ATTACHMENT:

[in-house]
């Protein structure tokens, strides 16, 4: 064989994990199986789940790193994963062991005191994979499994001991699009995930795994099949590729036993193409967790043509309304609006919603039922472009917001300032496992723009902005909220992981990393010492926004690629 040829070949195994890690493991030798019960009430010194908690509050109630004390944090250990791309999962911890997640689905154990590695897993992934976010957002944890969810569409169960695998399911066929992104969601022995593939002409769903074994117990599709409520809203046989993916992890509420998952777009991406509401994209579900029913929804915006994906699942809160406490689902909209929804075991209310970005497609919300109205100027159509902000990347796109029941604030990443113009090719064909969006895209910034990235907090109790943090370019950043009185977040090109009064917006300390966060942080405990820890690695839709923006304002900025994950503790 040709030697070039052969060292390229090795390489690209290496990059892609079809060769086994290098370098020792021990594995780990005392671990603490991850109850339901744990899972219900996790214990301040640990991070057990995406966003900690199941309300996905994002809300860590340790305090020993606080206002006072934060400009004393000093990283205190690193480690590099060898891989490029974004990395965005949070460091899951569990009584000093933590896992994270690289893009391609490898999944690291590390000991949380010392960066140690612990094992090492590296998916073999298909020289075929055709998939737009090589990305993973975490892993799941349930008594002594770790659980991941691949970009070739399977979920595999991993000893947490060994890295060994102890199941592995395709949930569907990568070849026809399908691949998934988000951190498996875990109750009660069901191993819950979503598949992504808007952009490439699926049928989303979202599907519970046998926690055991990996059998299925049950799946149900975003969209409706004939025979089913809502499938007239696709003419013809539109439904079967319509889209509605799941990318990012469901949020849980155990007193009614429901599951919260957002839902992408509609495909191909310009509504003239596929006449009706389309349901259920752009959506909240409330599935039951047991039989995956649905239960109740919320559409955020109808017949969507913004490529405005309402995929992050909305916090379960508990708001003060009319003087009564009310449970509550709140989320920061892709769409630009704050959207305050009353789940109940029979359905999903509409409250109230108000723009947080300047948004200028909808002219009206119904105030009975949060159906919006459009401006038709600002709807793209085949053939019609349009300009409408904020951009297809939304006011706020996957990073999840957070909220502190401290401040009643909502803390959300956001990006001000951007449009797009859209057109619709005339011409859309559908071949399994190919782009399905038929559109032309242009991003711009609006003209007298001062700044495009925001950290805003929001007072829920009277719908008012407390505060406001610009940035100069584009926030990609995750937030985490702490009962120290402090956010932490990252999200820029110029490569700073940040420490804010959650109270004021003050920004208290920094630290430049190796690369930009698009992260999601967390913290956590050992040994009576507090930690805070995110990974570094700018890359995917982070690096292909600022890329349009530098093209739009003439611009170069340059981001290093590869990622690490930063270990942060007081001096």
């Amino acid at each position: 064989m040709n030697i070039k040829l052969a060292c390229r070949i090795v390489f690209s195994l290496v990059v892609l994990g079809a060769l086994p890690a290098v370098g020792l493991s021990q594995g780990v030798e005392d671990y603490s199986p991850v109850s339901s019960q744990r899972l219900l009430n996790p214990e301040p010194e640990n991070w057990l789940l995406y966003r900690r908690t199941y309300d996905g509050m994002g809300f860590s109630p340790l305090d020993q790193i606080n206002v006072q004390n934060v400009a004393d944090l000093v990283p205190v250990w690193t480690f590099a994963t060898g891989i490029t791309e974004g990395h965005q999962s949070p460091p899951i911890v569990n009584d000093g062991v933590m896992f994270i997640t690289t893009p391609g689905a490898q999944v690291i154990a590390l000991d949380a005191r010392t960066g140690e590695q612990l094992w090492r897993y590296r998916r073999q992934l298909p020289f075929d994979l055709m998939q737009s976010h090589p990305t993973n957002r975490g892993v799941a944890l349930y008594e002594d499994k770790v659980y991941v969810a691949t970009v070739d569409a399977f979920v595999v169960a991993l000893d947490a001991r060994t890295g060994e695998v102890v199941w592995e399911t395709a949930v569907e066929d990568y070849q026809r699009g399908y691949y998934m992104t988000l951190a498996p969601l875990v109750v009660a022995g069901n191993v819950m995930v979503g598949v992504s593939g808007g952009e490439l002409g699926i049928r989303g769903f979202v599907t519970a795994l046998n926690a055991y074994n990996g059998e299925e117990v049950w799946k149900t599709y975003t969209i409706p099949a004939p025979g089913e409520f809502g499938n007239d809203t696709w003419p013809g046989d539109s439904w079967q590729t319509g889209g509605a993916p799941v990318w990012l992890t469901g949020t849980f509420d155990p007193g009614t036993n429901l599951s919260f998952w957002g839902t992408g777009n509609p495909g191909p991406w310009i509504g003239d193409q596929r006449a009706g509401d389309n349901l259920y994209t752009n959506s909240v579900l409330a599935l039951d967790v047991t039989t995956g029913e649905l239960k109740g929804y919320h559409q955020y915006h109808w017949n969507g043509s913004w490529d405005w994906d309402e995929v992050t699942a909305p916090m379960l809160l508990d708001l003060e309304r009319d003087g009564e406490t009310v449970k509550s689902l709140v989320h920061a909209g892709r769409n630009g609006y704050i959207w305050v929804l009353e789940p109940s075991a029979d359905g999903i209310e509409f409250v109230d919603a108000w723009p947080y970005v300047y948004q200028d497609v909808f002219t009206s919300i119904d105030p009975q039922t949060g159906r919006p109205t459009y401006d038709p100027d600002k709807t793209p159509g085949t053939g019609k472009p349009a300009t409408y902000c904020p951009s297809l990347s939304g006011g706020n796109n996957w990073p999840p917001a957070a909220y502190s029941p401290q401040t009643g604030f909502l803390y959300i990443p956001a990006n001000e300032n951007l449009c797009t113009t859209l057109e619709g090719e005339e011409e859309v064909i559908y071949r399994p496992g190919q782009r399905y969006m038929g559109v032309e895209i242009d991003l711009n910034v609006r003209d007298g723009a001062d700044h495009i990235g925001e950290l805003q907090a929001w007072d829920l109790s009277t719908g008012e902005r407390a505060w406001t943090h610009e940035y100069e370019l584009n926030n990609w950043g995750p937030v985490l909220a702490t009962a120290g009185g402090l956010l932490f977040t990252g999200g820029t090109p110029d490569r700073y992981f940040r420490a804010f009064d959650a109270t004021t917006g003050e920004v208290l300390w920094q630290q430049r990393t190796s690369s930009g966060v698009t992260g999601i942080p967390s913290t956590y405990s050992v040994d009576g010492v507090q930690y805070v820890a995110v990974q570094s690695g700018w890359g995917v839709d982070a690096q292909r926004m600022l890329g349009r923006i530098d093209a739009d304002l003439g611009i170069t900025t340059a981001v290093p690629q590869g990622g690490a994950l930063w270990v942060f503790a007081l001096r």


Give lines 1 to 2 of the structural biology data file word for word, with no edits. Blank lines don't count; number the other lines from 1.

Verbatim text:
[in-house]
């Protein structure tokens, strides 16, 4: 064989994990199986789940790193994963062991005191994979499994001991699009995930795994099949590729036993193409967790043509309304609006919603039922472009917001300032496992723009902005909220992981990393010492926004690629 040829070949195994890690493991030798019960009430010194908690509050109630004390944090250990791309999962911890997640689905154990590695897993992934976010957002944890969810569409169960695998399911066929992104969601022995593939002409769903074994117990599709409520809203046989993916992890509420998952777009991406509401994209579900029913929804915006994906699942809160406490689902909209929804075991209310970005497609919300109205100027159509902000990347796109029941604030990443113009090719064909969006895209910034990235907090109790943090370019950043009185977040090109009064917006300390966060942080405990820890690695839709923006304002900025994950503790 040709030697070039052969060292390229090795390489690209290496990059892609079809060769086994290098370098020792021990594995780990005392671990603490991850109850339901744990899972219900996790214990301040640990991070057990995406966003900690199941309300996905994002809300860590340790305090020993606080206002006072934060400009004393000093990283205190690193480690590099060898891989490029974004990395965005949070460091899951569990009584000093933590896992994270690289893009391609490898999944690291590390000991949380010392960066140690612990094992090492590296998916073999298909020289075929055709998939737009090589990305993973975490892993799941349930008594002594770790659980991941691949970009070739399977979920595999991993000893947490060994890295060994102890199941592995395709949930569907990568070849026809399908691949998934988000951190498996875990109750009660069901191993819950979503598949992504808007952009490439699926049928989303979202599907519970046998926690055991990996059998299925049950799946149900975003969209409706004939025979089913809502499938007239696709003419013809539109439904079967319509889209509605799941990318990012469901949020849980155990007193009614429901599951919260957002839902992408509609495909191909310009509504003239596929006449009706389309349901259920752009959506909240409330599935039951047991039989995956649905239960109740919320559409955020109808017949969507913004490529405005309402995929992050909305916090379960508990708001003060009319003087009564009310449970509550709140989320920061892709769409630009704050959207305050009353789940109940029979359905999903509409409250109230108000723009947080300047948004200028909808002219009206119904105030009975949060159906919006459009401006038709600002709807793209085949053939019609349009300009409408904020951009297809939304006011706020996957990073999840957070909220502190401290401040009643909502803390959300956001990006001000951007449009797009859209057109619709005339011409859309559908071949399994190919782009399905038929559109032309242009991003711009609006003209007298001062700044495009925001950290805003929001007072829920009277719908008012407390505060406001610009940035100069584009926030990609995750937030985490702490009962120290402090956010932490990252999200820029110029490569700073940040420490804010959650109270004021003050920004208290920094630290430049190796690369930009698009992260999601967390913290956590050992040994009576507090930690805070995110990974570094700018890359995917982070690096292909600022890329349009530098093209739009003439611009170069340059981001290093590869990622690490930063270990942060007081001096």